This is the main reason why cooperatives also include provisions for financial services in the form of credit unions, micro-finance, or micro-insurance. Credit unions and savings and mortgage cooperatives, on the other hand, provide assistance in financing house construction and ownership.
Cooperatives and Sustainable Development could be seeds of a new emerging or alternative society. If allowed to blossom and nurtured daily by the farmers, it can give birth to a reality that will make capitalism and globalization empty shells of the past inhabitants. Our task is to let the people know of and be inspired by these alternative paradigms. If you have more and more people, more and more communities, villages, provinces, and societies propagating and establishing translating the theories of these alternative paradigms and programs, establishing cooperatives within the perspective of sustainable development, then, eventually we can claim more and more spaces that are now controlled by capitalism and globalization, managed by multinational corporations and giant financial institutions, and sustained by the syndicated mass media and educational institutions.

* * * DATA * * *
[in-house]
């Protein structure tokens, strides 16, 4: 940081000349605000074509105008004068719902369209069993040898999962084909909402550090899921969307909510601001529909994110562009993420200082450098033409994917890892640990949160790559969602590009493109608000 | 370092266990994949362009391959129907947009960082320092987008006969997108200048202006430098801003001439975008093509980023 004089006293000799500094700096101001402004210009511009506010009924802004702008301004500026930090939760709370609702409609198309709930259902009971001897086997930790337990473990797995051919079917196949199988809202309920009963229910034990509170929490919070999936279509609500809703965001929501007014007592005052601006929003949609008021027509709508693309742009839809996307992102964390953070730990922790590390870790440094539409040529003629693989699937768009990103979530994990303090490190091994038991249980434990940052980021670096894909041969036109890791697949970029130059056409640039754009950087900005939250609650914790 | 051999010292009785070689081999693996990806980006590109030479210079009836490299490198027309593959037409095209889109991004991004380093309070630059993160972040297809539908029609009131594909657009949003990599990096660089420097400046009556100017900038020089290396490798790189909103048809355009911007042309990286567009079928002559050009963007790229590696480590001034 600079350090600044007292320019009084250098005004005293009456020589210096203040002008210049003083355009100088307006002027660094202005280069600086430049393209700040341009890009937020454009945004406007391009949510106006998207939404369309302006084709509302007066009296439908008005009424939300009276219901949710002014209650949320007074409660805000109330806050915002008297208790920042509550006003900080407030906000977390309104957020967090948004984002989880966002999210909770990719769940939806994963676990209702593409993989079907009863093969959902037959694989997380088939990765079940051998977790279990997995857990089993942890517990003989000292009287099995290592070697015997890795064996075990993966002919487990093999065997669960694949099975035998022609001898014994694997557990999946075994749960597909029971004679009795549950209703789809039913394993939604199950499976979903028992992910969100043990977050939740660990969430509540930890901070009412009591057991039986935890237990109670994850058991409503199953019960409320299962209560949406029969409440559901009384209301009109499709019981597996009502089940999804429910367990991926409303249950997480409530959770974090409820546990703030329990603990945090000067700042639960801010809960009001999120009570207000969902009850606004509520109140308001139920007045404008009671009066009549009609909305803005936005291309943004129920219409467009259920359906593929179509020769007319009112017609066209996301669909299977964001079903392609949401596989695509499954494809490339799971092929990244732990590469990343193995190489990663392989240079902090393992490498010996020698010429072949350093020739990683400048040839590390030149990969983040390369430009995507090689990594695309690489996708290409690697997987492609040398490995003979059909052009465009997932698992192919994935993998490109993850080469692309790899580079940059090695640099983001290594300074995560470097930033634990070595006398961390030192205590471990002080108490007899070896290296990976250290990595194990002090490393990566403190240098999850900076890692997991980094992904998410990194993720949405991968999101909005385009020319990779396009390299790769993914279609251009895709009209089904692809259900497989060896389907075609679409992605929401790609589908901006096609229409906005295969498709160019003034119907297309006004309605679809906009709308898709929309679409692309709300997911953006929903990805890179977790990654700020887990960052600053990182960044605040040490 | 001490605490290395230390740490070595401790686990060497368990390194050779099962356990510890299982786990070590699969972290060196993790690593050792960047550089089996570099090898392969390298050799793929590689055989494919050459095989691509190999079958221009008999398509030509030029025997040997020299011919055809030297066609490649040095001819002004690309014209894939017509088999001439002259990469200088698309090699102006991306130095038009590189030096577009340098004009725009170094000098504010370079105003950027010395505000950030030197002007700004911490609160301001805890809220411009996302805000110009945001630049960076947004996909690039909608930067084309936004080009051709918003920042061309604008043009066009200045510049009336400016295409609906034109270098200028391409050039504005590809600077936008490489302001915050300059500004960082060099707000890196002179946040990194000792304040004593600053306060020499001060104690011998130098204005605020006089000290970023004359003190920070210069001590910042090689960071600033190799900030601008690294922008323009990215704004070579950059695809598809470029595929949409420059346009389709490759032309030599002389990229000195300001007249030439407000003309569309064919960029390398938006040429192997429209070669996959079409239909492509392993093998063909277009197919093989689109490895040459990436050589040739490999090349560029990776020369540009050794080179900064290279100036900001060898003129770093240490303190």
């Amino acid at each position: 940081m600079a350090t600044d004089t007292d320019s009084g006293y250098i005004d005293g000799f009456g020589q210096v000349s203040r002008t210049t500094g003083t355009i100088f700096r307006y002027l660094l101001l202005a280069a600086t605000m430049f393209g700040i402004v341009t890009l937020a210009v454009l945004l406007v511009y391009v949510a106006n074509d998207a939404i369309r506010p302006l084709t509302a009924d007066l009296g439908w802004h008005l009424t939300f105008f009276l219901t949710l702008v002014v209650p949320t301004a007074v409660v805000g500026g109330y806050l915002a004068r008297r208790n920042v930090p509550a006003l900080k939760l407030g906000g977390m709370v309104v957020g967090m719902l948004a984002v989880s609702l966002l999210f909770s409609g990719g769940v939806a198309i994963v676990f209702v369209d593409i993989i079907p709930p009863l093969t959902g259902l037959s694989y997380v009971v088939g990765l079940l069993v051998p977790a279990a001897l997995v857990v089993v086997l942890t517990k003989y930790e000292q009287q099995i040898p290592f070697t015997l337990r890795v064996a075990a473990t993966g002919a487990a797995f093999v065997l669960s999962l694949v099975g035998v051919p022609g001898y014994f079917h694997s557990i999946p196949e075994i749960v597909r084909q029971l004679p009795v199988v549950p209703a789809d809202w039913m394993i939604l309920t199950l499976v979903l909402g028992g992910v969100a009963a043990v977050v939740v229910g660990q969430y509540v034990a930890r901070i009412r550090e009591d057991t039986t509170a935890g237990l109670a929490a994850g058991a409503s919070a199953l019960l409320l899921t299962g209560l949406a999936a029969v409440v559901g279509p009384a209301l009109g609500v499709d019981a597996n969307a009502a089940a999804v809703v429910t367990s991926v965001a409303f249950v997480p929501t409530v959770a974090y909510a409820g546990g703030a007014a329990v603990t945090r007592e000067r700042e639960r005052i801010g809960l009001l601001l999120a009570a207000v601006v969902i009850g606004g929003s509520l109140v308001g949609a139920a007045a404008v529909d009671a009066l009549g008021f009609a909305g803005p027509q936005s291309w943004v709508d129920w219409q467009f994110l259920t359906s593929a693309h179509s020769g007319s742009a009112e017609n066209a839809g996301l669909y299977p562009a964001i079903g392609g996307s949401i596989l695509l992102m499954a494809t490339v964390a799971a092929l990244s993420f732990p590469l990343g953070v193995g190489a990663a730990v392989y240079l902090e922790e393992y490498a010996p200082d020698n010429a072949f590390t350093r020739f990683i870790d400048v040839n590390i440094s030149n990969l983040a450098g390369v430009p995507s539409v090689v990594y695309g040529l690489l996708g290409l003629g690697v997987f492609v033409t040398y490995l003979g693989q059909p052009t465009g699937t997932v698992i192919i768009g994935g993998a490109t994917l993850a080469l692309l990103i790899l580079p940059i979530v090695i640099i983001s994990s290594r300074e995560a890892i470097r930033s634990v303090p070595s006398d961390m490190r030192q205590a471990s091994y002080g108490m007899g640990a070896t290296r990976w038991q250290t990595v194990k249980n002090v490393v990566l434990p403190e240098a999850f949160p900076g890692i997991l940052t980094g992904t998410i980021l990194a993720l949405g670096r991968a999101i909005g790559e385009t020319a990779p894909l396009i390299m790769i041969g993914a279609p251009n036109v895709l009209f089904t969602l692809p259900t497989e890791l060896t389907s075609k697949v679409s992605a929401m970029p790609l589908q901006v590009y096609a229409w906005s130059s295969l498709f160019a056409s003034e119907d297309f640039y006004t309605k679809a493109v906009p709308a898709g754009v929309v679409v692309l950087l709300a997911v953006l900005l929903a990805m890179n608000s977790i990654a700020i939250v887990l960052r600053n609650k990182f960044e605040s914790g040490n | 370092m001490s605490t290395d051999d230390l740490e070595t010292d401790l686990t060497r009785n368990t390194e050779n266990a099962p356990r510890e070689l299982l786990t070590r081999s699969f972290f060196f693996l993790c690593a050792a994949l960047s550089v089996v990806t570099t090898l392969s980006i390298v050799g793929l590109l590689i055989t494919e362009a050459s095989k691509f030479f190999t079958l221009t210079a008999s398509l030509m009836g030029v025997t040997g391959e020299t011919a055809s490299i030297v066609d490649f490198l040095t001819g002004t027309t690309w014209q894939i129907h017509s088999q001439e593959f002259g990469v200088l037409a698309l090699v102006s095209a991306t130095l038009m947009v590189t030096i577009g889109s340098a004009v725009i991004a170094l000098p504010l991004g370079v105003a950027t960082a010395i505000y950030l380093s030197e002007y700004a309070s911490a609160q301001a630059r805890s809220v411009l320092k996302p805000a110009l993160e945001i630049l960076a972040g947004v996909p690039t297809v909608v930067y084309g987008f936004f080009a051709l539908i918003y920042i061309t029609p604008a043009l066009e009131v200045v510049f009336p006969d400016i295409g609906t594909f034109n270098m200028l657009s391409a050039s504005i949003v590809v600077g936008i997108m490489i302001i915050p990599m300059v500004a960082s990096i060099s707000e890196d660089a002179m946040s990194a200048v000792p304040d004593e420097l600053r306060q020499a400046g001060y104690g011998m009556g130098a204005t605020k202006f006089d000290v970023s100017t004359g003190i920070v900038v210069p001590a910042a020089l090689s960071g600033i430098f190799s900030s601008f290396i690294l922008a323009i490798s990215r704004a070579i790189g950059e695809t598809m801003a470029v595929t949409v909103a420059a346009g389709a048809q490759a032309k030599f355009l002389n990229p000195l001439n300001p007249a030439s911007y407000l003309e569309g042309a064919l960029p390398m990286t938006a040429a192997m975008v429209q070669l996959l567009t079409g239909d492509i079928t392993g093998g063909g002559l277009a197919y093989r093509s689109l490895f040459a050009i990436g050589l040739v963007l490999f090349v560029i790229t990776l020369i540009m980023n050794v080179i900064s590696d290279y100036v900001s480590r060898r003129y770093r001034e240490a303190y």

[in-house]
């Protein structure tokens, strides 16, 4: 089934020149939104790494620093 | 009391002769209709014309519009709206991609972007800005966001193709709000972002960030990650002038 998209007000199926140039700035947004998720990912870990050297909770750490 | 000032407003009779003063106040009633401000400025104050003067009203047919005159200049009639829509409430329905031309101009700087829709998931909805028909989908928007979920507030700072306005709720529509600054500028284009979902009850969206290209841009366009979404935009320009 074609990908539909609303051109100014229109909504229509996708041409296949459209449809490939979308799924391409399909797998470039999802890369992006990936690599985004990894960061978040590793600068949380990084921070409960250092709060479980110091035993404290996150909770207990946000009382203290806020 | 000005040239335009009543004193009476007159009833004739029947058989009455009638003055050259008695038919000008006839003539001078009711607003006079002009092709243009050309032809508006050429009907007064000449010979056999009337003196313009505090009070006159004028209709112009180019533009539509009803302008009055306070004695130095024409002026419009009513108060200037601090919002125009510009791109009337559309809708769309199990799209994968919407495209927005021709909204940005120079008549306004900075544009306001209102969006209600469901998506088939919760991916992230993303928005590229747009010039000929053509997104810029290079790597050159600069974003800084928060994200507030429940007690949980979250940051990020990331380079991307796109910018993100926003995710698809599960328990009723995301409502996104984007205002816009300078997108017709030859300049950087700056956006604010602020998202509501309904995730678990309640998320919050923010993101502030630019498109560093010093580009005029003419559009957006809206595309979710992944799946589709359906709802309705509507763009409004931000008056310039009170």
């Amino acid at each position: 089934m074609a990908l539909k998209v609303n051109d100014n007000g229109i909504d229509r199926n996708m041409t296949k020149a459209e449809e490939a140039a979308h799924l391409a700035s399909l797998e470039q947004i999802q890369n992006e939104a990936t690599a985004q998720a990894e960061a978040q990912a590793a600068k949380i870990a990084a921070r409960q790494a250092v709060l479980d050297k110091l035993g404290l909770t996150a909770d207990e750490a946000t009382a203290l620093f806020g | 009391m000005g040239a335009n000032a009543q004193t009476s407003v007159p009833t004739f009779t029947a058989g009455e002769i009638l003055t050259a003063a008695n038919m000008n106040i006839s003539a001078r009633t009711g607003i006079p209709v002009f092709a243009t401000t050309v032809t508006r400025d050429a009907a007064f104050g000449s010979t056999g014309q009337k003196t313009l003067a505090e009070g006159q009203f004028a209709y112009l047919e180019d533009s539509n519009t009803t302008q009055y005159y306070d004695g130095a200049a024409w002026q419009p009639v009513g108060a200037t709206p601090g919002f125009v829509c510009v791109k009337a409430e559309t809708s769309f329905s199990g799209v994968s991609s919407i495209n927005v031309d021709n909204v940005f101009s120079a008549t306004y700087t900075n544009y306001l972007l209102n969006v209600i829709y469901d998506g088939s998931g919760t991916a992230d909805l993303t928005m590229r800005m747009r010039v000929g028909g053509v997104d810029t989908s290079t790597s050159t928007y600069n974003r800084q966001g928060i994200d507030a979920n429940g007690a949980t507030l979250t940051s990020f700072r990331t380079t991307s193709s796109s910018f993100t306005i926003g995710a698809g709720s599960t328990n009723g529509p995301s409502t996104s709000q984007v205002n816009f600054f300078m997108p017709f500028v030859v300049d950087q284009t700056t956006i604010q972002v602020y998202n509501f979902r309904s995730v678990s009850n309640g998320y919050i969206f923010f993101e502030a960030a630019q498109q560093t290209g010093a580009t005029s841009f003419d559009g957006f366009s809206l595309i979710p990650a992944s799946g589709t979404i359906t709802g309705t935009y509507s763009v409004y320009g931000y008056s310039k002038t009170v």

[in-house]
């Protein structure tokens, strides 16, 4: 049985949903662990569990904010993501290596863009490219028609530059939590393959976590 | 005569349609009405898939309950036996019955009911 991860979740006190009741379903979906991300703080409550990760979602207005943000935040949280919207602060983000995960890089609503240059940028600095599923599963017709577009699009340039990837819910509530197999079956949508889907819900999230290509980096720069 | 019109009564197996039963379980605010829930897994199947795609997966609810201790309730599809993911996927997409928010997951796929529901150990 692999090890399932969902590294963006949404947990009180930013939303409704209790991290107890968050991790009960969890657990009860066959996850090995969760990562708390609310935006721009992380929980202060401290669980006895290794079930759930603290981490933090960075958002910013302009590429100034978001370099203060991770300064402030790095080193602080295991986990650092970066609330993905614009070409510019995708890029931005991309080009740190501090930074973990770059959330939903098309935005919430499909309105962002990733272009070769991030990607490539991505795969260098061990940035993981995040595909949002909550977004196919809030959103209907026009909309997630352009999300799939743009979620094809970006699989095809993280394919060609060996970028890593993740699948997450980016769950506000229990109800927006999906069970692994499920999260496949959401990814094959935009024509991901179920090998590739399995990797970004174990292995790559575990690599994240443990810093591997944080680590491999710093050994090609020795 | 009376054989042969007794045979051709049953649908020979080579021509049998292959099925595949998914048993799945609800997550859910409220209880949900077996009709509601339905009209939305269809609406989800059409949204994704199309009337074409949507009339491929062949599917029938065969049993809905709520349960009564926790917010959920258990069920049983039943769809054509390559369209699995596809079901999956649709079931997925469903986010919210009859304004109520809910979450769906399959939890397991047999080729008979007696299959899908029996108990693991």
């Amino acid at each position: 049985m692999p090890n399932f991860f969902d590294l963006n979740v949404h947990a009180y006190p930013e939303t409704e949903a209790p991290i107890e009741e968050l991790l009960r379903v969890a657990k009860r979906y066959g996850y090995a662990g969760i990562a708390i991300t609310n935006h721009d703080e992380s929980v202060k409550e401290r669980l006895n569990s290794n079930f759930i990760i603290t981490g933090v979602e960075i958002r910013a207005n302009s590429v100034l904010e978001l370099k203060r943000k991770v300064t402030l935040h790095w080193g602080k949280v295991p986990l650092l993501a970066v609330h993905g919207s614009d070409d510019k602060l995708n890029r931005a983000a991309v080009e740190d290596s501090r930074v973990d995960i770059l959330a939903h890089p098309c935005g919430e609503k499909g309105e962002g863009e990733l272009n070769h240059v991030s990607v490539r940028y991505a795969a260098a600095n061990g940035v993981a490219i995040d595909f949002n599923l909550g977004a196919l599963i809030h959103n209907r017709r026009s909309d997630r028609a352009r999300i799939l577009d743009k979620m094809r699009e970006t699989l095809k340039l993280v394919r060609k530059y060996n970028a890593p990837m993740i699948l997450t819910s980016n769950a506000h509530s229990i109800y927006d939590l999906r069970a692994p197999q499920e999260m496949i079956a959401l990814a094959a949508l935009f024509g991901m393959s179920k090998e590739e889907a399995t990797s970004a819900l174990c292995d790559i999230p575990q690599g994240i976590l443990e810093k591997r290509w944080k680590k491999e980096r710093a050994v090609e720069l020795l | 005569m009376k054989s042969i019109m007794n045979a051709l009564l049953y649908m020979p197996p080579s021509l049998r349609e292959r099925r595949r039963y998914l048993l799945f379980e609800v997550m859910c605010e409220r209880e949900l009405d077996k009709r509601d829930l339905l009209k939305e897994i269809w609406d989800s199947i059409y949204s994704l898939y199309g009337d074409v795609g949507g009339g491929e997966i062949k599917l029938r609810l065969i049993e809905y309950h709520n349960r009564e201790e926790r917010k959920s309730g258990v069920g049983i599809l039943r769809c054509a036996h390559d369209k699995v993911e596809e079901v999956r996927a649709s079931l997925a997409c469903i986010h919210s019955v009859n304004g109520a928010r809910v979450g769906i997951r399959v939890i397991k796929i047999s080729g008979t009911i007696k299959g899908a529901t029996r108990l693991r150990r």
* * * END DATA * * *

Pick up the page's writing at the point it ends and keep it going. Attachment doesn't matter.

It is hard to inspire people to introduce radical changes on a system which provide for their daily sustenance of food, shelter, clothing, education, and other basic necessities in life. In most instances, we are asking the people to make a leap of faith. But if we can make actual living examples, success stories of cooperatives and sustainable development, then, people can see and be motivated to put their resources and energies into it. “In Mondragon, you have cooperatives developed from the Rochdale principles, characterized by democratic management.” Thus, we have a progressive transition from theory to praxis, from critical reflection to action, from capitalism to cooperativism to economic as well as political and social democracy, from globalization to sustainable development, and, as one Russian economist say, “from neo-classical economics to a critical, history-based and human-oriented study going beyond the confines of economics.”